Under the first-sale doctrine of copyright law, a purchaser of a lawfully created copyrighted work (like a book, film, or CD) normally can later sell the work without the permission of the copyright holder, free from a claim of copyright infringement. But how does the first-sale defense apply to copyrighted works that are manufactured abroad and first sold abroad, and then imported into the United States by the purchaser for resale? On Monday, December 13, an evenly divided Supreme Court (as a result of the recusal of Justice Kagan) declined to substantively address this important question. The evenly split Court means that the Ninth Circuit's opinion in Costco Wholesale Corp. v. Omega S.A. remains the law of the Ninth Circuit, but not necessarily that of all U.S. jurisdictions. In its opinion, the Ninth Circuit limited the first-sale doctrine defense by holding that the doctrine does not apply where foreign-manufactured copyrighted goods are made and first sold overseas and then later imported into the United States without the copyright owner's consent for resale to consumers. Thus, such later importation and resale can be infringing, regardless of the legality of the original sale in a foreign country.
The initial suit was brought by Omega S.A., a maker of Swiss luxury watches, in the Central District of California. Omega discovered that Costco was buying discounted Omega watches manufactured overseas and intended for distribution outside the United States, and then importing those watches into the United States to sell in its Costco stores at below-market prices. Omega's watches contained a copyrighted design engraved on the underside. Although the watches purchased by Costco were genuine, Omega alleged that Costco's unauthorized importation and sale of those watches in the United States constituted copyright infringement. The District Court granted summary judgment to Costco, holding that the first-sale doctrine immunized Costco from liability notwithstanding that the watches were made and first sold abroad. Omega appealed to the Ninth Circuit, which reversed the District Court, finding the first-sale defense inapplicable to copyrighted goods made and first sold abroad, since Section 109 of the Copyright Act states that the first-sale defense applies to goods "lawfully made" under the Copyright Act. According to the Ninth Circuit, "lawfully made" means goods that are made in the United States and thus the first-sale defense applies only when the copyright owner's products are manufactured or first sold in the United States.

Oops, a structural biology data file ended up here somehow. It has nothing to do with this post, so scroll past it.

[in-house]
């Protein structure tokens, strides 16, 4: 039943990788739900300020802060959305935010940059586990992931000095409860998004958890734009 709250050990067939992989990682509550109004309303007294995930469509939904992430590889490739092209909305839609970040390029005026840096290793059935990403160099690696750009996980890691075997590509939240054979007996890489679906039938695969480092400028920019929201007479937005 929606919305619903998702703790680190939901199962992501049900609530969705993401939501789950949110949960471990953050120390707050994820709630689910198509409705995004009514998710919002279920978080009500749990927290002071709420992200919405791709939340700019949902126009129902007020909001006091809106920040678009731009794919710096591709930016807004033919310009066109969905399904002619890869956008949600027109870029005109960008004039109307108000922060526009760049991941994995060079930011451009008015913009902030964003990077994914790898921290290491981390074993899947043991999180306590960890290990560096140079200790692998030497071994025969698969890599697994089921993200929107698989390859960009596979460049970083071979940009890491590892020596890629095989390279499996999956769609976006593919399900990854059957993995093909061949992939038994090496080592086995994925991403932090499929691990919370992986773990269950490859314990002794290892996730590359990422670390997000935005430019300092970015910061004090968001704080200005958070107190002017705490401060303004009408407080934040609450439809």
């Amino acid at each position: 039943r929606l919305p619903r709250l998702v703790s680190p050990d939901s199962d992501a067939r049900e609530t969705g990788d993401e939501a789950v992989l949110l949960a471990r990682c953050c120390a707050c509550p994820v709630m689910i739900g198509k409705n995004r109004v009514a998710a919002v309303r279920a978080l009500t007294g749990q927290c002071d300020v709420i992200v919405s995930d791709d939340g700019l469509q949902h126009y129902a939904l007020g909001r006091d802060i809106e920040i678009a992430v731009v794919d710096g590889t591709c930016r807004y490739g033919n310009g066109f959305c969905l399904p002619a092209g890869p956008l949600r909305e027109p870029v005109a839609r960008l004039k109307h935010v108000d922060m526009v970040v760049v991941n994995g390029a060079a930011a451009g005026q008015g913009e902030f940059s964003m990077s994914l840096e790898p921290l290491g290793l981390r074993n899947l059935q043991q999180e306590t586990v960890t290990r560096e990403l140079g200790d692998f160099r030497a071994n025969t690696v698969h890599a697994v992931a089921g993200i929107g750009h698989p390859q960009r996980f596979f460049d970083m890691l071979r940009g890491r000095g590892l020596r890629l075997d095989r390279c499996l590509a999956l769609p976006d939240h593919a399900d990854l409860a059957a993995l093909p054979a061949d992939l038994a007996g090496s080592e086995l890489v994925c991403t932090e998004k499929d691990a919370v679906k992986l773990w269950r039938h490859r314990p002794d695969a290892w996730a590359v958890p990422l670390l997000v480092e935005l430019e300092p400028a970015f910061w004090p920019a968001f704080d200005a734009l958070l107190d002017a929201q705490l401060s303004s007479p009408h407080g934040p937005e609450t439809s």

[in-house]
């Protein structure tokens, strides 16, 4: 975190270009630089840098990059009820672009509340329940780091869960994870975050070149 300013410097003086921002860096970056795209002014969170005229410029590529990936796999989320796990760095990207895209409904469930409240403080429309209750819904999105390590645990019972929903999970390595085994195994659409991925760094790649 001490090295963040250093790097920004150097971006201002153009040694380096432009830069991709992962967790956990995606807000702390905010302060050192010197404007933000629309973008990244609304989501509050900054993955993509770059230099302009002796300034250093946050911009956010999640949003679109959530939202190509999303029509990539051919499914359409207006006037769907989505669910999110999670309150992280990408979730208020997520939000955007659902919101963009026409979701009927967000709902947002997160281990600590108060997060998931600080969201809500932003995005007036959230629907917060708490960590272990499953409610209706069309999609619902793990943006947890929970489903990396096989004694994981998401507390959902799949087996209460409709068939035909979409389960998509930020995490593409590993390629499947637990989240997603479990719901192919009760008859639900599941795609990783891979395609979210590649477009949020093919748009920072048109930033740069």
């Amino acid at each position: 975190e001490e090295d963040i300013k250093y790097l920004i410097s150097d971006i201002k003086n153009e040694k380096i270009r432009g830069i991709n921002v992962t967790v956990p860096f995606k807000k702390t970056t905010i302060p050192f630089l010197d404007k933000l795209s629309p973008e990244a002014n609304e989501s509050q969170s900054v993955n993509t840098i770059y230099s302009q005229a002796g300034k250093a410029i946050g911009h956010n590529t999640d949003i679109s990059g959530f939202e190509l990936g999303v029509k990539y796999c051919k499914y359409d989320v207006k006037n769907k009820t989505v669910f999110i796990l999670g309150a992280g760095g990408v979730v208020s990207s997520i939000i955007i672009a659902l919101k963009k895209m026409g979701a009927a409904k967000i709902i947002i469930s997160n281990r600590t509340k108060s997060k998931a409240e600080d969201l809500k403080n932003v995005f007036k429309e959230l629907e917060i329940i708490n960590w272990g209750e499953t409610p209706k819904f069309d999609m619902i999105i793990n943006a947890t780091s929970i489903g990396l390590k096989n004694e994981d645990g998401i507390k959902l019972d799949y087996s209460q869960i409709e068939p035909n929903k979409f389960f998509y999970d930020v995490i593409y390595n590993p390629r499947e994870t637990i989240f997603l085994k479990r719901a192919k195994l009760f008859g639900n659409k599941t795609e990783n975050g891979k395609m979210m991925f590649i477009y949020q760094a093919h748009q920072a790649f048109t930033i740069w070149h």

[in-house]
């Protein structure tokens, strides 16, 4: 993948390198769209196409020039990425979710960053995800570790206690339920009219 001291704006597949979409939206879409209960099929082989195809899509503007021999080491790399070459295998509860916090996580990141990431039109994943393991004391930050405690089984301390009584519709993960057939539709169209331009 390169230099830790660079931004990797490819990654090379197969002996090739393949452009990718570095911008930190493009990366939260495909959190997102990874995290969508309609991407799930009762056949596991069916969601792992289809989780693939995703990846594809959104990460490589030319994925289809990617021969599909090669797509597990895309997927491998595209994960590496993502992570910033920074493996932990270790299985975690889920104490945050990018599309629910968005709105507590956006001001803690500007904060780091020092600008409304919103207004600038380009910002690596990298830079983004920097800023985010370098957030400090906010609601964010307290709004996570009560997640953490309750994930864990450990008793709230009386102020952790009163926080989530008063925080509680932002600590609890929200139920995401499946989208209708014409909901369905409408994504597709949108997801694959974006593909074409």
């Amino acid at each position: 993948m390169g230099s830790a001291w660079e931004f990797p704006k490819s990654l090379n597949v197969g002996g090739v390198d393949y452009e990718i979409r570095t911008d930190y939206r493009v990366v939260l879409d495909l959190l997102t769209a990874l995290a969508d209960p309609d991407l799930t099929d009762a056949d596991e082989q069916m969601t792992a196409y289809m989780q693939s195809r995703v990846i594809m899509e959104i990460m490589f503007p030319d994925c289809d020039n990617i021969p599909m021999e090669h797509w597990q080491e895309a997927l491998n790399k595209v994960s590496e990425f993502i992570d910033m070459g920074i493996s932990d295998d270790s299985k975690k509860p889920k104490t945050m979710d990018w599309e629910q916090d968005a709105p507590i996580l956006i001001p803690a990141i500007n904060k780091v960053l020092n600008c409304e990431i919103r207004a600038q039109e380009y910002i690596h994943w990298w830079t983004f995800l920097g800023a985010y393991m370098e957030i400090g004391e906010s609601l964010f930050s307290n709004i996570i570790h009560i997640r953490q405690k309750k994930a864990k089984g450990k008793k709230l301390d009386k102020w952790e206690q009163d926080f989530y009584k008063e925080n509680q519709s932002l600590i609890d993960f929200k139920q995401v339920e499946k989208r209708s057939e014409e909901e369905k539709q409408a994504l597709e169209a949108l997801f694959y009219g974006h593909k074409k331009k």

In its petition for certiorari to the Supreme Court, Costco made several notable arguments, supported by a number of different groups, including libraries, technology companies, and retailers. Costco argued that the Ninth Circuit's decision would ultimately drive United States manufacturers abroad in order to have complete control over distribution of their goods within the U.S. Furthermore, according to Costco, upholding the Ninth Circuit's decision could significantly impair the importation of resale goods and the viability of second-hand retailers. Omega, which had a similarly large group of supporters, argued that the language in Section 602 of the Copyright Act clearly states that importation, without the copyright owner's permission, is an act of infringement. Most importantly, Omega argued that applying the first-sale doctrine to goods manufactured abroad would essentially deprive copyright owners of their right to control the importation (and resale) of their goods, the very right the Copyright Act seeks to protect, pursuant to Section 602.
While the Supreme Court's 4-4 deadlock left the Ninth Circuit's decision undisturbed, it did not create precedent. However, the affirmance serves as a cautionary reminder that this matter is not settled. So buyers beware: if you are a purchaser and importer of foreign-manufactured goods that are subject to U.S. copyright protection, you could be liable for copyright infringement if your importation and resale into the United States is without the copyright holder's consent. There may be exposure even where the imported article is not itself a typical creative work such as a film or book, as illustrated in this case where the defendant imported luxury watches that happened to include a copyrighted design. On the other hand, if you are a copyright owner seeking to control the importation and resale of your work, you may be able to use copyright law to your benefit against unauthorized resellers.